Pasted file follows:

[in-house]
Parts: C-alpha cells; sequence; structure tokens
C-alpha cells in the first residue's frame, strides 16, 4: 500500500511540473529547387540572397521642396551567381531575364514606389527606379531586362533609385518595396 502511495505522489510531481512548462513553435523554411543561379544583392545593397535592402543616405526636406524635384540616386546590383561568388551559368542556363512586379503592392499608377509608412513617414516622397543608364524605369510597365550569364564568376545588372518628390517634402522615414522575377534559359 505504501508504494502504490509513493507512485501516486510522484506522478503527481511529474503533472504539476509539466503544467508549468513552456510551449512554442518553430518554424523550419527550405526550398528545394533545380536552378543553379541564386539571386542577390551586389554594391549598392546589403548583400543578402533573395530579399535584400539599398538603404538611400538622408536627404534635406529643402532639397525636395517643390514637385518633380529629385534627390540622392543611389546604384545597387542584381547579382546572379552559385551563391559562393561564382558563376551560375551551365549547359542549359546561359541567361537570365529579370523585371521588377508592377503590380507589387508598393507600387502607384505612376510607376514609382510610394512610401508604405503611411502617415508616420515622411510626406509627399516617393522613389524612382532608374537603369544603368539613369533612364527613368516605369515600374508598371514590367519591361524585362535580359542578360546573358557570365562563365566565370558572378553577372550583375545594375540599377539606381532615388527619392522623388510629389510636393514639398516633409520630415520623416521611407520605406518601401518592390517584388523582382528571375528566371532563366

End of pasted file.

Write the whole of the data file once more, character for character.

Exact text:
[in-house]
Parts: C-alpha cells; sequence; structure tokens
C-alpha cells in the first residue's frame, strides 16, 4: 500500500511540473529547387540572397521642396551567381531575364514606389527606379531586362533609385518595396 502511495505522489510531481512548462513553435523554411543561379544583392545593397535592402543616405526636406524635384540616386546590383561568388551559368542556363512586379503592392499608377509608412513617414516622397543608364524605369510597365550569364564568376545588372518628390517634402522615414522575377534559359 505504501508504494502504490509513493507512485501516486510522484506522478503527481511529474503533472504539476509539466503544467508549468513552456510551449512554442518553430518554424523550419527550405526550398528545394533545380536552378543553379541564386539571386542577390551586389554594391549598392546589403548583400543578402533573395530579399535584400539599398538603404538611400538622408536627404534635406529643402532639397525636395517643390514637385518633380529629385534627390540622392543611389546604384545597387542584381547579382546572379552559385551563391559562393561564382558563376551560375551551365549547359542549359546561359541567361537570365529579370523585371521588377508592377503590380507589387508598393507600387502607384505612376510607376514609382510610394512610401508604405503611411502617415508616420515622411510626406509627399516617393522613389524612382532608374537603369544603368539613369533612364527613368516605369515600374508598371514590367519591361524585362535580359542578360546573358557570365562563365566565370558572378553577372550583375545594375540599377539606381532615388527619392522623388510629389510636393514639398516633409520630415520623416521611407520605406518601401518592390517584388523582382528571375528566371532563366